On the global economic front, Pakistan punches well below its weight. It is a youthful country, whose population’s median age is under 23 years, blessed with abundant human and natural resources. Yet, for years, Pakistan has lagged behind other nations in this region in terms of economic growth. The country’s real GDP is forecast to expand by 4% in FY22, according to the IMF’s estimate, which is less than the average growth of 5.1% projected for all emerging markets and developing economies.
The country’s weakness can be attributed to numerous factors like terrorism and regional security issues, political uncertainty and macroeconomic instability. These factors have not only kept many foreign investors at bay but have also prevented local entrepreneurs from launching large-scale capital-intensive projects in several sectors.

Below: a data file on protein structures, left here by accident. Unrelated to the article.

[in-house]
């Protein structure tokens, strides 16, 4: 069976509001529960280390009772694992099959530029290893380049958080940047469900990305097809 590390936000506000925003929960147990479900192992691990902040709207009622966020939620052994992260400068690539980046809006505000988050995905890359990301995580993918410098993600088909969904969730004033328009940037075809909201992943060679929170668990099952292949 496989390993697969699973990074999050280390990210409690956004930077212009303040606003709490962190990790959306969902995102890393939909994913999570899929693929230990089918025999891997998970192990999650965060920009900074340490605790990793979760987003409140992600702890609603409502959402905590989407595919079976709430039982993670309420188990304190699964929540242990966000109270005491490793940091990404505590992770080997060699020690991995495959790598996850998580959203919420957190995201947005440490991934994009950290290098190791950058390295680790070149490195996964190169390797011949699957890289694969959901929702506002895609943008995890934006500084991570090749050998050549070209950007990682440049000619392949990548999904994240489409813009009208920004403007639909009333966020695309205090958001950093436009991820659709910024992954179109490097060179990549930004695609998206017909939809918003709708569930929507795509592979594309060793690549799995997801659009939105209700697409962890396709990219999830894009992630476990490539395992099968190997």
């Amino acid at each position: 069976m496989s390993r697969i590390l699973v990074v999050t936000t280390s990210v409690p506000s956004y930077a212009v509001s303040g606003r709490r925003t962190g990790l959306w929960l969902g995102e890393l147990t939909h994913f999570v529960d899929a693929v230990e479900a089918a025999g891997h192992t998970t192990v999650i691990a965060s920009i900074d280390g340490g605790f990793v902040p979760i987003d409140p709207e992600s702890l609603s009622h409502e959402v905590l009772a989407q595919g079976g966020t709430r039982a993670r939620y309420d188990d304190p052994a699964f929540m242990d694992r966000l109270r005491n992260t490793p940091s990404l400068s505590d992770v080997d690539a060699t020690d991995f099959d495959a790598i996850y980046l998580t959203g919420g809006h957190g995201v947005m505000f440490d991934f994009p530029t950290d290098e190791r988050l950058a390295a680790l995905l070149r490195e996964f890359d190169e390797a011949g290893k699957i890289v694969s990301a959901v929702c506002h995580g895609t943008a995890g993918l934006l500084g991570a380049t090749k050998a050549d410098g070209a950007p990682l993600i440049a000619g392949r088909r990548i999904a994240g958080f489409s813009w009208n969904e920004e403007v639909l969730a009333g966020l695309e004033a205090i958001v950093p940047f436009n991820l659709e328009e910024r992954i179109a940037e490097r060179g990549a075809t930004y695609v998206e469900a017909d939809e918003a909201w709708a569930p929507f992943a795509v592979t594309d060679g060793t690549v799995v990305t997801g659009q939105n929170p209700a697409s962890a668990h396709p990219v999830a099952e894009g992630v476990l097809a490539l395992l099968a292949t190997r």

To push economic growth higher and break free from the vicious cycle of low investment and low productivity, policymakers need to take immediate steps. There are no easy fixes here and structural reforms must be implemented to make the business atmosphere in Pakistan conducive for investment. The government needs to step back, deregulate industries and take measures that catalyse greater participation of private sector.